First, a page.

"... the earth belongs to each generation during its course, fully and in its own right, no generation can contract debts greater than may be paid during the course of its own existence".
           (Thomas Jefferson, Sept. 6, 1789)

Tread Lightly on the Earth
'Every one of us can do something to protect and care for our planet. We should live in a way that makes a future possible.'  -- Thich Nhat Hanh

"It is our collective and individual responsibility to protect and nurture the global family, to support its weaker members and to preserve and tend to the environment in which we all live."  
                                          -- Dalai Lama

More about Sustainability

Many smart growth and green building advocates have embraced diverse landscaping ideas. It will not be long before the entire building industry realizes the cost benefits of diverse landscapes. In order to create a truly green future we must have compatible landscape codes that provide maximum flexibility and are conducive to future sustainability endeavors. We are moving into the 21 st century and our world is changing. Our local governments need to get on the sustainability bandwagon in a big way and be proactive by adopting and supporting appropriate legislation. Progressive cities such as Portland, San Francisco and Oakland have seen the value of promoting diverse landscapes. While improving their city's sustainability factor, they remain among the most coveted real estate markets in the country. It seems that diverse landscapes have not hurt property values in their cities.

The kitchen garden, once a standard fixture of most American households, is gaining renewed attention as one component of the movement towards local, fresh and seasonal foods. Many people who take up kitchen gardening are concerned about the sustainability of a system in which most foods in a typical meal have traveled over 1,500 miles to get to their tables. Some kitchen gardeners are drawn by the variety of heirloom, open-pollinated and hybrid plants available to growers, while others are attracted by freshness, flavor and nutritional value.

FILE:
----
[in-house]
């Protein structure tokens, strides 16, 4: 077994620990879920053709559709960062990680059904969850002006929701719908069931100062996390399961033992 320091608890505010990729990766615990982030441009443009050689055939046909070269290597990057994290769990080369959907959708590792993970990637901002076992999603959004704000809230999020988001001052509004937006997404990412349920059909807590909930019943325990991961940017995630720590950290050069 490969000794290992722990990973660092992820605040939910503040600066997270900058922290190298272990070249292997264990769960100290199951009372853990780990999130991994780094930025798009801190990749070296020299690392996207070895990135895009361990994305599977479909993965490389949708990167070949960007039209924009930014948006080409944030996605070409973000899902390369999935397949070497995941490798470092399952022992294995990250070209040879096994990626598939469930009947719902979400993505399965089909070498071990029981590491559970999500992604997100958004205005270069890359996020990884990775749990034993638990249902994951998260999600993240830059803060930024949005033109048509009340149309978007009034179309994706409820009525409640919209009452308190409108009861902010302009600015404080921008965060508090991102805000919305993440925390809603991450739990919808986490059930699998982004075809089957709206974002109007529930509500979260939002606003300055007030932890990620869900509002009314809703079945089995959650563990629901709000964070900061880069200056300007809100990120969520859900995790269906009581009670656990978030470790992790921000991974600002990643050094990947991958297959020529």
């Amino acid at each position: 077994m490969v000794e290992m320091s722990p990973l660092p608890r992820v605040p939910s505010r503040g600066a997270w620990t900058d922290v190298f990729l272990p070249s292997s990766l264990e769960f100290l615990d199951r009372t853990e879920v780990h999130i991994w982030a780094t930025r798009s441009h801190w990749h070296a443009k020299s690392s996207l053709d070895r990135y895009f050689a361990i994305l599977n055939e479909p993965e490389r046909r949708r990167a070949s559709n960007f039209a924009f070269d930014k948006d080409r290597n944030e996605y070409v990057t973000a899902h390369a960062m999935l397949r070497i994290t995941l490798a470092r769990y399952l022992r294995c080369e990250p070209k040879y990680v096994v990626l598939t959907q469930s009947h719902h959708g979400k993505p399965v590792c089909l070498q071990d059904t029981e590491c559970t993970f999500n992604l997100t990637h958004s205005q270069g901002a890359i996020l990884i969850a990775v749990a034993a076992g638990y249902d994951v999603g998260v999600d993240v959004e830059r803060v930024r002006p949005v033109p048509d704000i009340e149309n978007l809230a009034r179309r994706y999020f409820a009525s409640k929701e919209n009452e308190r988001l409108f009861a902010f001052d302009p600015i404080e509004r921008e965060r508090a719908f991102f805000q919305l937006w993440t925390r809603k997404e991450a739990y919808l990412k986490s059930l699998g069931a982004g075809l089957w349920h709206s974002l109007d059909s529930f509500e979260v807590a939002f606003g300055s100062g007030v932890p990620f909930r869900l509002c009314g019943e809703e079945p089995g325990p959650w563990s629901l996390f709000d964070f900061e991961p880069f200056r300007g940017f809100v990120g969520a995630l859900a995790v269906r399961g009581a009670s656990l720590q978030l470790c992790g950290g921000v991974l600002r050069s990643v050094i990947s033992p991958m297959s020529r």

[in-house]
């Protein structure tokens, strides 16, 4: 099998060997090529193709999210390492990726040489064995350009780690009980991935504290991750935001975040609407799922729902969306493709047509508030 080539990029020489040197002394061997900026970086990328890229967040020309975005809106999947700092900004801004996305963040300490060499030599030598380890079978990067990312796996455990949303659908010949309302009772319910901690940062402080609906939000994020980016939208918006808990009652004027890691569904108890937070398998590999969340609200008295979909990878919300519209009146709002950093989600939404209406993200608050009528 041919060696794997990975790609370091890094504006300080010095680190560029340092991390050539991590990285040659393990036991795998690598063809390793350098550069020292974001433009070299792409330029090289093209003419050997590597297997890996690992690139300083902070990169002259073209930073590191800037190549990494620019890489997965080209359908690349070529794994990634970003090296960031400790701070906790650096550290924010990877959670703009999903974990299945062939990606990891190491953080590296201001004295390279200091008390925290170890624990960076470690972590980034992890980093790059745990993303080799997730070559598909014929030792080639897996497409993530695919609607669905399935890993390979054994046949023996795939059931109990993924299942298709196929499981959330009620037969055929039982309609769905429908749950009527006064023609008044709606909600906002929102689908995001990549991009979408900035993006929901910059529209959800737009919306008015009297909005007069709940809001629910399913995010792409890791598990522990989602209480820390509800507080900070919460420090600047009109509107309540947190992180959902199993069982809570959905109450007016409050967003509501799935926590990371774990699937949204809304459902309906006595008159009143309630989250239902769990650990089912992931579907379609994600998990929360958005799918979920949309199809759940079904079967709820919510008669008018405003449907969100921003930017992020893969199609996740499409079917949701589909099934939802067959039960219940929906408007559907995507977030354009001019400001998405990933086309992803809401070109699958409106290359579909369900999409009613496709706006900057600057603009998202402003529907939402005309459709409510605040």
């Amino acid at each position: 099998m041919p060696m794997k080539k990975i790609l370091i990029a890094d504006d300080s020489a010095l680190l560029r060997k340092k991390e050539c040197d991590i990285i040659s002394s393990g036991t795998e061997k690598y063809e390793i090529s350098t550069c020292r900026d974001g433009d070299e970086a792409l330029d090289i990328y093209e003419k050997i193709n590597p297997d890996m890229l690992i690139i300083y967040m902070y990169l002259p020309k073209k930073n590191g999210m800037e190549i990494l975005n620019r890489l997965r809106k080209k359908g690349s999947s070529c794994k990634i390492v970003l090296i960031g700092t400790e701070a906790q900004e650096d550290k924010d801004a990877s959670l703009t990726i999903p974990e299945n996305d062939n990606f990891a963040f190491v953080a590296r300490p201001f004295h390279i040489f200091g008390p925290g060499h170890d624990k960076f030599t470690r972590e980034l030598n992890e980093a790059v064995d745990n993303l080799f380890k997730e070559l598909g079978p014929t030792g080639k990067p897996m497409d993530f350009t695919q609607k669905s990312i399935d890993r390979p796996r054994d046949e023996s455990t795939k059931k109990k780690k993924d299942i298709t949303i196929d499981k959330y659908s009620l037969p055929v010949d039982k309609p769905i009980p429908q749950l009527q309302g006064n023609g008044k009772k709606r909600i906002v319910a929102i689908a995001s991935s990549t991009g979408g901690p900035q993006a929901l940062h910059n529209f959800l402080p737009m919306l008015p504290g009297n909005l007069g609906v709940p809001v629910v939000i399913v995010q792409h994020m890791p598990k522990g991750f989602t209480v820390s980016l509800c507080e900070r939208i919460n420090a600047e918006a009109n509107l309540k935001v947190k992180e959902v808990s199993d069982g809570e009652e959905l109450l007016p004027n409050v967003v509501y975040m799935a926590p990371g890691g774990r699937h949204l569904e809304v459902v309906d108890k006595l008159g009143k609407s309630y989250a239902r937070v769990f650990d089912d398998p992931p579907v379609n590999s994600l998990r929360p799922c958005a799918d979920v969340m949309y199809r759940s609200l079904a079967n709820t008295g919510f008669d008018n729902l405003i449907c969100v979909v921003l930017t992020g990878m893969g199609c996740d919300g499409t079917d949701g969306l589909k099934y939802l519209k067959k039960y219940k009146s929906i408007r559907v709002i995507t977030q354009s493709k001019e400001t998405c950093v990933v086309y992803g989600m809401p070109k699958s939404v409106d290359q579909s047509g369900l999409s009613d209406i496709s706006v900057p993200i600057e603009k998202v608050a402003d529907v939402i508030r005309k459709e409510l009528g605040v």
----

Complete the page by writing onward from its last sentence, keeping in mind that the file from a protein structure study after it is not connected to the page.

Sustainability, Food Safety, and Hunger

People who go to the effort to plant a vegetable garden usually do not fit into any normal categories. They either enjoy gardening and/or need to have a source of healthy, inexpensive food. No city code should deny them that right.

Promote edible gardens: Help provide proper nourishment and five-a-day fruits and vegetables.

According to the USDA report entitled

“Household Food Security in the U.S. for 2005,” thirty-five million people experienced low food security (insufficient secure food supply for all family members) and that includes 12 million children. California is among the 25 states with higher food insecurity rates than the national average.

What does food security mean?

When all people, at all times, have physical, social and economic access to sufficient, safe and nutritious food which meets their dietary needs and food preferences for an active and healthy life (World Food Summit, 1996). The multi-dimensional nature of food security includes food availability, access, stability and utilization defined as:


Food Availability: The availability of sufficient quantities of food of appropriate quality, supplied through domestic production or inputs.

Food Access
Access by individuals to adequate resources (entitlements) for acquiring appropriate foods for a nutritious diet. Entitlements are defined as the set of all commodity bundles over which a person can establish command given the legal, political, economics and social arrangements of the community in which they live (including traditional rights such as access to common resources).

Food Stability
To be food secure, a population, household or individual must have access to adequate food at all times. They should not risk loosing access to food as a consequence of sudden shocks (e.g. an economic or climatic crisis) or cyclical events (e.g. seasonal food insecurity). The concept of stability can therefore refer to both the availability and access dimensions of food security.

Food Utilization
Utilization of food through adequate diet, clean water, sanitation and health care to reach a state of nutritional well-being where all physiological needs are met. This brings out the importance of non-food inputs to food security.